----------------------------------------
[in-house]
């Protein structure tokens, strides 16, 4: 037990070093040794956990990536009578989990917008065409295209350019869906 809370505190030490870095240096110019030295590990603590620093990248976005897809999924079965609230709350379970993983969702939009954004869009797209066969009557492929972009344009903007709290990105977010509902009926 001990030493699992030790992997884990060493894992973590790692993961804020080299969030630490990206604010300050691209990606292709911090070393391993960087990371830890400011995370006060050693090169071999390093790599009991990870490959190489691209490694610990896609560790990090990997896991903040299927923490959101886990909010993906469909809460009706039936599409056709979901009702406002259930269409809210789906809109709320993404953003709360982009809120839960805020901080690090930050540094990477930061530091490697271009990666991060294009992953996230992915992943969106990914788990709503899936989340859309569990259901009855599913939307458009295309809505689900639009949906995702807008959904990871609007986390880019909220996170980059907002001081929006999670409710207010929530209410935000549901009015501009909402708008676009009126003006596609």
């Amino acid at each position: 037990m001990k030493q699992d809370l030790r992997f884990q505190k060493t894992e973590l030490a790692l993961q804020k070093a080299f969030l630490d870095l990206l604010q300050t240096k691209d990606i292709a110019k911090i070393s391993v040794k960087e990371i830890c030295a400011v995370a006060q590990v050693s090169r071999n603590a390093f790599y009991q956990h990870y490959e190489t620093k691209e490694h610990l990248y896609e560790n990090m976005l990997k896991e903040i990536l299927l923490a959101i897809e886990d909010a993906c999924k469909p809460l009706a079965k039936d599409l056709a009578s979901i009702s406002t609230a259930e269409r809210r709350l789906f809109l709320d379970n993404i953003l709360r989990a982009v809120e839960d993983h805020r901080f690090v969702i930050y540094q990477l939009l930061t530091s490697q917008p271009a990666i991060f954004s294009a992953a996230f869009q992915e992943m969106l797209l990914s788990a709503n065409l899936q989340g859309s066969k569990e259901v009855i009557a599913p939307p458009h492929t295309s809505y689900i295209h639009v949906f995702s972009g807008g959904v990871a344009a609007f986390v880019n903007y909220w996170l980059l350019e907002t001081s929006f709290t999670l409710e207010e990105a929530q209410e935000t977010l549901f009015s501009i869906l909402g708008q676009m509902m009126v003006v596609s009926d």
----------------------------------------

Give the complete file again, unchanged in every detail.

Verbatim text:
[in-house]
């Protein structure tokens, strides 16, 4: 037990070093040794956990990536009578989990917008065409295209350019869906 809370505190030490870095240096110019030295590990603590620093990248976005897809999924079965609230709350379970993983969702939009954004869009797209066969009557492929972009344009903007709290990105977010509902009926 001990030493699992030790992997884990060493894992973590790692993961804020080299969030630490990206604010300050691209990606292709911090070393391993960087990371830890400011995370006060050693090169071999390093790599009991990870490959190489691209490694610990896609560790990090990997896991903040299927923490959101886990909010993906469909809460009706039936599409056709979901009702406002259930269409809210789906809109709320993404953003709360982009809120839960805020901080690090930050540094990477930061530091490697271009990666991060294009992953996230992915992943969106990914788990709503899936989340859309569990259901009855599913939307458009295309809505689900639009949906995702807008959904990871609007986390880019909220996170980059907002001081929006999670409710207010929530209410935000549901009015501009909402708008676009009126003006596609």
């Amino acid at each position: 037990m001990k030493q699992d809370l030790r992997f884990q505190k060493t894992e973590l030490a790692l993961q804020k070093a080299f969030l630490d870095l990206l604010q300050t240096k691209d990606i292709a110019k911090i070393s391993v040794k960087e990371i830890c030295a400011v995370a006060q590990v050693s090169r071999n603590a390093f790599y009991q956990h990870y490959e190489t620093k691209e490694h610990l990248y896609e560790n990090m976005l990997k896991e903040i990536l299927l923490a959101i897809e886990d909010a993906c999924k469909p809460l009706a079965k039936d599409l056709a009578s979901i009702s406002t609230a259930e269409r809210r709350l789906f809109l709320d379970n993404i953003l709360r989990a982009v809120e839960d993983h805020r901080f690090v969702i930050y540094q990477l939009l930061t530091s490697q917008p271009a990666i991060f954004s294009a992953a996230f869009q992915e992943m969106l797209l990914s788990a709503n065409l899936q989340g859309s066969k569990e259901v009855i009557a599913p939307p458009h492929t295309s809505y689900i295209h639009v949906f995702s972009g807008g959904v990871a344009a609007f986390v880019n903007y909220w996170l980059l350019e907002t001081s929006f709290t999670l409710e207010e990105a929530q209410e935000t977010l549901f009015s501009i869906l909402g708008q676009m509902m009126v003006v596609s009926d």